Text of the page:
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Matrix (Complex Numbers)

  1. Nov 28, 2007 #1
    I should just give math up, I don't understand this at all. It seems like for a) the function could be squared, and other than that it doesnt make any sense.


    Let V = {p element of R[x] | deg(p) <=3} be the vector space of all polynomials of degree 3 or less.

    a) Explain why the derivative d/dx: V -> V is a linear function

    b) Give the matrix for d2/dx2 in the basis {1,x,x^2, x^3} for V

    c) Give the matrix for the third derivative d2/dx2: V->V using the same basis

    d) Give the matrix for the third derivative d3/dx3: V->V using the same basis

    e) Give a basis for ker(d2/dx2)

    f) what is the matrix for the linear map (d/dx + 4(d3/dx)): V->V

    g) Let T: R[x] ->R[x] be the function T(p(x))= integral from -2x to 2 of p(t)dt

    Explain why T is an element of L(R[x])
     
  2. jcsd
  3. Nov 28, 2007 #2

    CompuChip

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    OK, let's start with a)
    What does it mean for a function to be linear?
    What is the formula you have to check, that needs to be true for a linear function f?
     
  4. Nov 28, 2007 #3
    That is is closed under vector addition and scalar multiplication? In this case, the derivative's dimension will always be a square (or less), and it is closed under addition because added two squares will always be within a cube, and it is closed under multiplication because any constant times a square will still be within a cube.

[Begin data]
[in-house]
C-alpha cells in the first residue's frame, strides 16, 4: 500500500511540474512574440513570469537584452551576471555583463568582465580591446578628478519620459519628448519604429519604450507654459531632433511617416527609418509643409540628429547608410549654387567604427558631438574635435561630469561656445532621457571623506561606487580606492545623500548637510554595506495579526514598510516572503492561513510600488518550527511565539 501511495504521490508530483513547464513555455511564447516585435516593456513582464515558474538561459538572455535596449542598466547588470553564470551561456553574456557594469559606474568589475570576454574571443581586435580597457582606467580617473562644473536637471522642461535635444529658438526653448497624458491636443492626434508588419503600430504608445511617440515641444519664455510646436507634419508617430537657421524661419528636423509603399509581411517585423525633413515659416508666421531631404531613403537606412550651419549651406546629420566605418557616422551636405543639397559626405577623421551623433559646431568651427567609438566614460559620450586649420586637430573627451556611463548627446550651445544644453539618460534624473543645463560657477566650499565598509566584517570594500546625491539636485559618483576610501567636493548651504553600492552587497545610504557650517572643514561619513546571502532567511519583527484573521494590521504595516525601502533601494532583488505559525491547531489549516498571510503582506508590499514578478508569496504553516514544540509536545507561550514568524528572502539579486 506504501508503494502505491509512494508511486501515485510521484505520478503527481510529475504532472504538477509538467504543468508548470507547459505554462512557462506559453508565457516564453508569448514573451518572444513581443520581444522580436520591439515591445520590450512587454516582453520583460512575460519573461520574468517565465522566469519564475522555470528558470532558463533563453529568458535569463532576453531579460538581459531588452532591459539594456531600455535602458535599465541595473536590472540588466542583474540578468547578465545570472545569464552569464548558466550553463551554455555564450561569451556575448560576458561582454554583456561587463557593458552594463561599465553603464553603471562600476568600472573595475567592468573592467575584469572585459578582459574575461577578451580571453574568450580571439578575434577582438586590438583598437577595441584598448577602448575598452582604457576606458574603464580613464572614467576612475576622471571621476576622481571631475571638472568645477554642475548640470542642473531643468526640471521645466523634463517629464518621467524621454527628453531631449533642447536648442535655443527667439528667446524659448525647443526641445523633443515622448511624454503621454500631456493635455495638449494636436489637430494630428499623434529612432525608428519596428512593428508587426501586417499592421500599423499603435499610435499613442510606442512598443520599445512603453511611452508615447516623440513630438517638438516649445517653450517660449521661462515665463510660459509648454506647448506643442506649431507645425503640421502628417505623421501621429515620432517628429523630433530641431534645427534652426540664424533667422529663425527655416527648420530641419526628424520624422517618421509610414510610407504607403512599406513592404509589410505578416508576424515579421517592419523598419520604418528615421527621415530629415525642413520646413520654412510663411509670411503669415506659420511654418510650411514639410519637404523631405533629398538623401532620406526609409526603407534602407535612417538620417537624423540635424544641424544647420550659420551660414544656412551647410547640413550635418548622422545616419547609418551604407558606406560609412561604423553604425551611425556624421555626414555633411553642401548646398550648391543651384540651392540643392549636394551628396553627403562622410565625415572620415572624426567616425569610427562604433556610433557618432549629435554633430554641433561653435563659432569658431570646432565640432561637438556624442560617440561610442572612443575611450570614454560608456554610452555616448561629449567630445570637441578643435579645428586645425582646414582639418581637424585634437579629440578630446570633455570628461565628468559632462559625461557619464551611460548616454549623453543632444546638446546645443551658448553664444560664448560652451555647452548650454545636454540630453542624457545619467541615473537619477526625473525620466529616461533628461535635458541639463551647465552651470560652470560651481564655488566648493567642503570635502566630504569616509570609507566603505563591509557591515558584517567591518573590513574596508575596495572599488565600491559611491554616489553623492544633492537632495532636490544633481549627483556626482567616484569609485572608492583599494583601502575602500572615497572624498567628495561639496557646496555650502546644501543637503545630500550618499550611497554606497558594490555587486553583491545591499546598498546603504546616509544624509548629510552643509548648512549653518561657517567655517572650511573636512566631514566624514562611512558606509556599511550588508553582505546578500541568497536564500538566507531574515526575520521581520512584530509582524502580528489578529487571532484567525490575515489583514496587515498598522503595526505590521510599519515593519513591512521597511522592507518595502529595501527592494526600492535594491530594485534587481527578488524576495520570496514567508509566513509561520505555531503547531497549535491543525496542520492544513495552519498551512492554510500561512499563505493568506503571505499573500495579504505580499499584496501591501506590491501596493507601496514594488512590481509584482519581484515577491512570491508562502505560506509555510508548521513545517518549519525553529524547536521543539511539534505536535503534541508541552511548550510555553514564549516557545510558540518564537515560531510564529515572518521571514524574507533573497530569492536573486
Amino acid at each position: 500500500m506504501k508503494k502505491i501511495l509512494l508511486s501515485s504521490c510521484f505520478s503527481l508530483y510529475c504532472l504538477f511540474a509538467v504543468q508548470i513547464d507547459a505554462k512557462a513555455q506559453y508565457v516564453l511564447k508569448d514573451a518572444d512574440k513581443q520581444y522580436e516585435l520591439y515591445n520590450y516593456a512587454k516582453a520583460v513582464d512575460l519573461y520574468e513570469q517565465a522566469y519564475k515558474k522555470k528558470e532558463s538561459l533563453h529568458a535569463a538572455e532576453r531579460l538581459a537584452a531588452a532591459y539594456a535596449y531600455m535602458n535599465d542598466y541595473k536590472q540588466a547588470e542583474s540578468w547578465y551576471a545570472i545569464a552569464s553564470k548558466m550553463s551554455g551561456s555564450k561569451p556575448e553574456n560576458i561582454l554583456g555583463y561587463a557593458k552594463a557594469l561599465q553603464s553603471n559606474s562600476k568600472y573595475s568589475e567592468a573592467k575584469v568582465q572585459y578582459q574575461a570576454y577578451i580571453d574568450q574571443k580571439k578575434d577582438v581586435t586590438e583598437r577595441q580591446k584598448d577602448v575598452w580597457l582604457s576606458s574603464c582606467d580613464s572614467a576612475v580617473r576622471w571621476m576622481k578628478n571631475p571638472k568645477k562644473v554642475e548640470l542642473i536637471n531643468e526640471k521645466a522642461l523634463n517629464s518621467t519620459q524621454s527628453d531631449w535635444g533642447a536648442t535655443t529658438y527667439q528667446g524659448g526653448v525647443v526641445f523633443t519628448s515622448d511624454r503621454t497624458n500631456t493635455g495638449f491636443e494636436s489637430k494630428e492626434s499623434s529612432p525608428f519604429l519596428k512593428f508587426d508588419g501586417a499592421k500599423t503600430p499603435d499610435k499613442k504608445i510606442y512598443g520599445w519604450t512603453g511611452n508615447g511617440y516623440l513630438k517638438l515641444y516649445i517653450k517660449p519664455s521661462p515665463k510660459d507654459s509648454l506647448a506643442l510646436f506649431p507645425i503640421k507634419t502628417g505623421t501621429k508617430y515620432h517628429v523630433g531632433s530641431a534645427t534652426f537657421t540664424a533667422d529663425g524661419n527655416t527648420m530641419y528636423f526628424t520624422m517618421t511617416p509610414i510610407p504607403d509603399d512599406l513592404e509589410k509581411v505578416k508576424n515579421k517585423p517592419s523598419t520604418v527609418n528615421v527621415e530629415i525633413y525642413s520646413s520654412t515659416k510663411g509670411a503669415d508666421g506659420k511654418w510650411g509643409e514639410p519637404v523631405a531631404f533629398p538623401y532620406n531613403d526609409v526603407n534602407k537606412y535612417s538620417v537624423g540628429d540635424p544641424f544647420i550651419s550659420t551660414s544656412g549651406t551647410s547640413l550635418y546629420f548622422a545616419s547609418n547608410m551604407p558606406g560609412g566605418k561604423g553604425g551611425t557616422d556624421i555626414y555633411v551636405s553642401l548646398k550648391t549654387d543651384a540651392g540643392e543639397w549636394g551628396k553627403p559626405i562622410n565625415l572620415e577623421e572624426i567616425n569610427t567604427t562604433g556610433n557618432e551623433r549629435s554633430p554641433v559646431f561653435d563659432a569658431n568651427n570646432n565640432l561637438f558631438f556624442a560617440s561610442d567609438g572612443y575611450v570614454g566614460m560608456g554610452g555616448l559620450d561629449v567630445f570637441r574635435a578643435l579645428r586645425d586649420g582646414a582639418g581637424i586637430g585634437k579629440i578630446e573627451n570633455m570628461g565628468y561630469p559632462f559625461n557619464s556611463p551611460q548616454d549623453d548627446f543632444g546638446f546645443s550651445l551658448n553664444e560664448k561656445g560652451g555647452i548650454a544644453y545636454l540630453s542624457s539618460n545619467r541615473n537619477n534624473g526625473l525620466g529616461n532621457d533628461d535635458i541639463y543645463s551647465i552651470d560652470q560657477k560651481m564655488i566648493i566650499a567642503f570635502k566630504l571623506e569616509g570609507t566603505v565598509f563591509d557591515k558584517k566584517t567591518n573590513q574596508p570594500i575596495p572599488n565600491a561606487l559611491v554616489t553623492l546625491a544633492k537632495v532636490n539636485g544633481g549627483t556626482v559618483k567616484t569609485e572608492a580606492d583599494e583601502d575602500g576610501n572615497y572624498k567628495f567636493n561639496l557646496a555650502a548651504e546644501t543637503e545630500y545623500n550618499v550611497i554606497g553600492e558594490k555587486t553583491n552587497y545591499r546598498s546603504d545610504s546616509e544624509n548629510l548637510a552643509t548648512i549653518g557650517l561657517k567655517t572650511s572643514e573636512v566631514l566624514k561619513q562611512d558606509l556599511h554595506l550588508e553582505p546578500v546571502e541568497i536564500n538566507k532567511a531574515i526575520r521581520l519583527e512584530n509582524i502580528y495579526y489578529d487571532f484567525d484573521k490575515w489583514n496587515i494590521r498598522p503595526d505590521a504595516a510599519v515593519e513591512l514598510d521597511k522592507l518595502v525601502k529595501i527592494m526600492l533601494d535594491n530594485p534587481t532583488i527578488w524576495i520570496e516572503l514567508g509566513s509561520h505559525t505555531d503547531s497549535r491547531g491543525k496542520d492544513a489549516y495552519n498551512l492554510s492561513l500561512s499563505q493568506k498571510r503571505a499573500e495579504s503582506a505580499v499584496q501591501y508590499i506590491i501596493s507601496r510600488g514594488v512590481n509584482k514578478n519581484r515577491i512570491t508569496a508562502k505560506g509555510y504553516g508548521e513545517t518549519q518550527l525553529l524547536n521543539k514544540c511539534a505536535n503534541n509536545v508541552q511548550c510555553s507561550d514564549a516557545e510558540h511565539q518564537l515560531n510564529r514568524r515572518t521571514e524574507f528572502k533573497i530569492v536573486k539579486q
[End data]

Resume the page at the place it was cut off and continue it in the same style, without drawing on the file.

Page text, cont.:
5. Nov 28, 2007 #4

    HallsofIvy

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    I think your problem is that you don't learn the definitions well enough! In mathematics, all definitions are "working" definitions- you use the precise words of the definition in proofs and problems.

    My point is that you were asked, "What does it mean for a function to be linear?" by Compuchip and answered, "That is is closed under vector addition and scalar multiplication? " That has nothing to do with functions at all- that is a definition of "subspace". A function f(x) on a vector space is linear if and only if f(u+ v)= f(u)+ f(v) and f(av)= af(v) for any vectors u and v and scalar a. If p(x) and q(x) are in your set of polynomials, what is d(p+q)/dx? If, also, a is a number, what is d(ap(x))/dx?

    A standard way of finding the matrix representing a linear transformation in a given basis is to apply the linear transformation to each basis vector in turn. The coefficients of the result, written in that basis, form the colums of the matrix.
     
    Last edited: Nov 28, 2007
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